It was a mixture of public and private. In the end, though, it was just a few people, his family and friends who were there at the burial site when he was laid to rest. Now on the 11th day after 10 days of mourning, both the family and South Africa coming to terms with the fact that Nelson Mandela has gone.
Back to you.
BOLDUAN: Robyn, thank you so much.
Now to the Vatican where Pope Francis is speaking out about an allegation coming from the U.S. Ben Wedeman has that.
BEN WEDEMAN, CNN CORRESPONDENT: Pope Francis is firing back softly as always at those who accuse him of preaching Marxism in remarks published in the Italian daily "La Stampa", he stressed that caring for the poor has always been church doctrine, and when a young boy took Francis' skullcap off his head Saturday, the pontiff gently retrieved it underscoring perhaps the so-called people's pope still believes in the very non-Marxist concept of private property. Back to you, Kate.
BOLDUAN: All right. Ben, thank you very much.
And talk about pandemonium in China. New breeding center there lets you get up close and personal with the animals. Ivan Watson paid a visit.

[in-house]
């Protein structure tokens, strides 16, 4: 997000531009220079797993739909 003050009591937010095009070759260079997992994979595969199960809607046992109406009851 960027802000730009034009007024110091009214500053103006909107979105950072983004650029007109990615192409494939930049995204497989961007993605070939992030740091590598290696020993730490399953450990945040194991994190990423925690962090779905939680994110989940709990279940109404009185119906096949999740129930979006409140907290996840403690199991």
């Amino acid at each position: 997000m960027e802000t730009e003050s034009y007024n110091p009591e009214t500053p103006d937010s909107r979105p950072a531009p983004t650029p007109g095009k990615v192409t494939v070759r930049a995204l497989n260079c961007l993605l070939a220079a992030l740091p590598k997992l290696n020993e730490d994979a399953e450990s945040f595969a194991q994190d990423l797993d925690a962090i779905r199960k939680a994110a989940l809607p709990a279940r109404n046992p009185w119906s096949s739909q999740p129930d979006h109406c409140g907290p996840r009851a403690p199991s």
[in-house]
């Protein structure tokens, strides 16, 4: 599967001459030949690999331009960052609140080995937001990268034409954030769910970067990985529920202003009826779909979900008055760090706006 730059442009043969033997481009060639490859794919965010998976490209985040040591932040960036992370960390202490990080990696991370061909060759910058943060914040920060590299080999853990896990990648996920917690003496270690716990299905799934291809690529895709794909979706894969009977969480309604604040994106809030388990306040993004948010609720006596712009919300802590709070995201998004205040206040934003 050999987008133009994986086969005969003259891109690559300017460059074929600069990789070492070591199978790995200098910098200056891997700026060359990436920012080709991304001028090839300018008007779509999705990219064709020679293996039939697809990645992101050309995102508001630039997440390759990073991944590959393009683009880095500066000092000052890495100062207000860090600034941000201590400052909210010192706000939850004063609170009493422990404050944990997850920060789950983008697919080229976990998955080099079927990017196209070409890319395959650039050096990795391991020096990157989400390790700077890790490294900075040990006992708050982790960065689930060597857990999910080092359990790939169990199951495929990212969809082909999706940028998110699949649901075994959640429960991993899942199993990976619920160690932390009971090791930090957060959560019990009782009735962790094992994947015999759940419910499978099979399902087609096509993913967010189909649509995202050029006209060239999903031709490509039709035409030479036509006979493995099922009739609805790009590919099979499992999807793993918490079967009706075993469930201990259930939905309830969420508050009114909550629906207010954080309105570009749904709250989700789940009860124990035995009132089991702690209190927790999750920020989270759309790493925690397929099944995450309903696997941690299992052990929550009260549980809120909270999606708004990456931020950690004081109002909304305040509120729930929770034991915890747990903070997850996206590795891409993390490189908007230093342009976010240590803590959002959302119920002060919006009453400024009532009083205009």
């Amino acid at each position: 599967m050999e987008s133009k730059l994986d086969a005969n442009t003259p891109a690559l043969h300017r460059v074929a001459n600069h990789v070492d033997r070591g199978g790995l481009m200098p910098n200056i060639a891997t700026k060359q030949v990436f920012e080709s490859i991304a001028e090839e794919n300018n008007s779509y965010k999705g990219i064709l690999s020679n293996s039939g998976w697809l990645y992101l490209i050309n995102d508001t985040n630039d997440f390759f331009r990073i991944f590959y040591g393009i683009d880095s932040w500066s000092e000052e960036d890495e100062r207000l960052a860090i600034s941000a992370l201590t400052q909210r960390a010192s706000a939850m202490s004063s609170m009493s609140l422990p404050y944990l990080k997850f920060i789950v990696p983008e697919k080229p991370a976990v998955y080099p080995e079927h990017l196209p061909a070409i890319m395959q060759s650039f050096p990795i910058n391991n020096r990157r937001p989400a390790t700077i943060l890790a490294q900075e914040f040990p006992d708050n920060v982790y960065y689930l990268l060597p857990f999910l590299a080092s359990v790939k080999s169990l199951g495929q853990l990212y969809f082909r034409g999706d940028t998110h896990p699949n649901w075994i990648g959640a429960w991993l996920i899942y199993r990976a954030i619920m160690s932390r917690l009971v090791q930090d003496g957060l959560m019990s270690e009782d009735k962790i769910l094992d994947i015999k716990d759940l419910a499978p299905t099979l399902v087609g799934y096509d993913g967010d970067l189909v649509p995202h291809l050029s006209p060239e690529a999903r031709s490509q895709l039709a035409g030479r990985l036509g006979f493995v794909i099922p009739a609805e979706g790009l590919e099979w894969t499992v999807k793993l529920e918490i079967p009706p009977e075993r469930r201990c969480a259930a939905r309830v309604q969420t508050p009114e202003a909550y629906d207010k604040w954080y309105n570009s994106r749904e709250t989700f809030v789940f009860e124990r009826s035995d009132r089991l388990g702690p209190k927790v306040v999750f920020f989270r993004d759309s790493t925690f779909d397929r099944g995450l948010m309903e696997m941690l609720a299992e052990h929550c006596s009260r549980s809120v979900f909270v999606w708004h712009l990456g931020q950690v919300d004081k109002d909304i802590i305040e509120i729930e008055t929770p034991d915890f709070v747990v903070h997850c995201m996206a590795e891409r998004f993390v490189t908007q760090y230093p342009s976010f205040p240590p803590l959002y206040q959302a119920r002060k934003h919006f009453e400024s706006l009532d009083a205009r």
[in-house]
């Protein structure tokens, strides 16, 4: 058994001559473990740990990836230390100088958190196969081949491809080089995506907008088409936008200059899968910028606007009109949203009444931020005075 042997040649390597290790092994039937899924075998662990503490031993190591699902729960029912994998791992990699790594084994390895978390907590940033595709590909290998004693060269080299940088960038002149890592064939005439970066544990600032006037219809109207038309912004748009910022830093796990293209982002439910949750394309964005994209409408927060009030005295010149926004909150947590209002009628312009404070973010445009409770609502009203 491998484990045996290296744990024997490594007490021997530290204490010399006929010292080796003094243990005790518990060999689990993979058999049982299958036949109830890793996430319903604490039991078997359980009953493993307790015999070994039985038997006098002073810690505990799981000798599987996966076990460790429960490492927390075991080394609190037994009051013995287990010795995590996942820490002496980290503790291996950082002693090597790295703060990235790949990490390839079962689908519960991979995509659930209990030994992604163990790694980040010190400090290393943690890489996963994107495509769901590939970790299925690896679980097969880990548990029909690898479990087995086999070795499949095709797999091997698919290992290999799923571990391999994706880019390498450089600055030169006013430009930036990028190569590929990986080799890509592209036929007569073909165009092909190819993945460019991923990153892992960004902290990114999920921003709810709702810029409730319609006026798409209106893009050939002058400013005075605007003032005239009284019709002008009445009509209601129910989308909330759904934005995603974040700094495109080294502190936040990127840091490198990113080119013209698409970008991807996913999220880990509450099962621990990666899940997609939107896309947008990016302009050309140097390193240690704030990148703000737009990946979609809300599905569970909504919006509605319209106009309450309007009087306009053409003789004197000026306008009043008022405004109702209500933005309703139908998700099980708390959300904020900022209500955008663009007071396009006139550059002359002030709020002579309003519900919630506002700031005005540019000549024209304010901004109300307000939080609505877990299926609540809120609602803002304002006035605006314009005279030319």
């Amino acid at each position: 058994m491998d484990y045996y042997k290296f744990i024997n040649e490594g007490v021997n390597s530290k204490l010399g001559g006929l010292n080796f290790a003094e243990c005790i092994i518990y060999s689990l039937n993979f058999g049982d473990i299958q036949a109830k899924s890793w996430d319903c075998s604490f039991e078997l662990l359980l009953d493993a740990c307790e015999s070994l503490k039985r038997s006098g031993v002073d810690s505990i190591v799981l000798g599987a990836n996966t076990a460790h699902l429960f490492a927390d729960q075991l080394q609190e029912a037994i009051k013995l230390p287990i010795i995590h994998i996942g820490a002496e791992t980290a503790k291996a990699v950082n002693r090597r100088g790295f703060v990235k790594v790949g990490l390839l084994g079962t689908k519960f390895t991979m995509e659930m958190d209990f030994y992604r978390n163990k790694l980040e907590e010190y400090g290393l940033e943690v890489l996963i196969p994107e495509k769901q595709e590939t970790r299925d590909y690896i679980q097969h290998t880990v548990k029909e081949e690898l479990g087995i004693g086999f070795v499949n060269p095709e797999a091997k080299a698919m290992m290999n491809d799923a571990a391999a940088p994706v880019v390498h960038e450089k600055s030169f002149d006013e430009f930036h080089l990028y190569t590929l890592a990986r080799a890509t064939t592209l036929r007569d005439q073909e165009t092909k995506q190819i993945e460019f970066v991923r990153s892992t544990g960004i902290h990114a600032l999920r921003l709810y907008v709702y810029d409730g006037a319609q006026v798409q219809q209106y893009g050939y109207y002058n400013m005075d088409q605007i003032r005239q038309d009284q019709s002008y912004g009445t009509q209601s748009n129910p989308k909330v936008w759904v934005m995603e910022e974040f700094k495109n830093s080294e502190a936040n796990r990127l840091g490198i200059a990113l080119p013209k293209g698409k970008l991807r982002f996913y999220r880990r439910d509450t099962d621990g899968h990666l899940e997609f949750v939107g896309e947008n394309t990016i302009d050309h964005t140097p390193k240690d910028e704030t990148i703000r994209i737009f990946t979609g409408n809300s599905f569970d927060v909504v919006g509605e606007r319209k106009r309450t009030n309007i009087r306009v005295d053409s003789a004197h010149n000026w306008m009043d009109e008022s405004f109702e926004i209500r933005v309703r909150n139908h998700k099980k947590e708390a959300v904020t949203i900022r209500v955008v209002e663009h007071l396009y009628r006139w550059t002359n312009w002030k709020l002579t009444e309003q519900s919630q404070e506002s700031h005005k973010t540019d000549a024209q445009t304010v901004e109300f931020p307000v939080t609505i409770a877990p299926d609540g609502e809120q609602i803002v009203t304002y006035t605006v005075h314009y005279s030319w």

IVAN WATSON, CNN CORRESPONDENT: Wild life conservation groups say China has succeeded in rescuing the giant panda from extinction. So we traveled to the breeding center in Chengdu to see the newest generation; 14 baby pandas all born there last summer.
WATSON (voice-over): This is the highlight of the visit to this panda breeding center. For a donation, you get to sit next to one of these fuzzy animals, a 15-month-old, Myo Myo (ph), a female who is chowing down on bamboo chutes dipped in honey. And you get to hug her.
China's panda trainers say their next big challenge is trying to train these captive pandas to be reintroduced Back into the wild. Back to you, Kate.
BOLDUAN: All right, Ivan, thank you so up many. Cute and cuddly.
So this morning, we're hearing a riveting final radio transmission from the Yarnell Hill elite firefighters known as the Hotshots. You'll remember 19 of them were killed while battling a massive wildfire last June. Their final moments captured on a helmet camera. The hope is we can learn what may have helped lead to that tragedy. George Howell has that audio.
GEORGE HOWELL, CNN ANCHOR (voice-over): This is the last picture of the Granite Mountain Hotshots, a text firefighter Andrew Ashcraft sent his wife before the fire that killed him and 18 other firefighters.
And now, for the first time, we are hearing the final communications from the hot shots to Granite 33, their support group, just moments before fire swept through and left them with no way to escape.
UNIDENTIFIED MALE: Breaking in on Arizona 16. Granite Mountain Hotshots we are in front of the flaming front! (inaudible)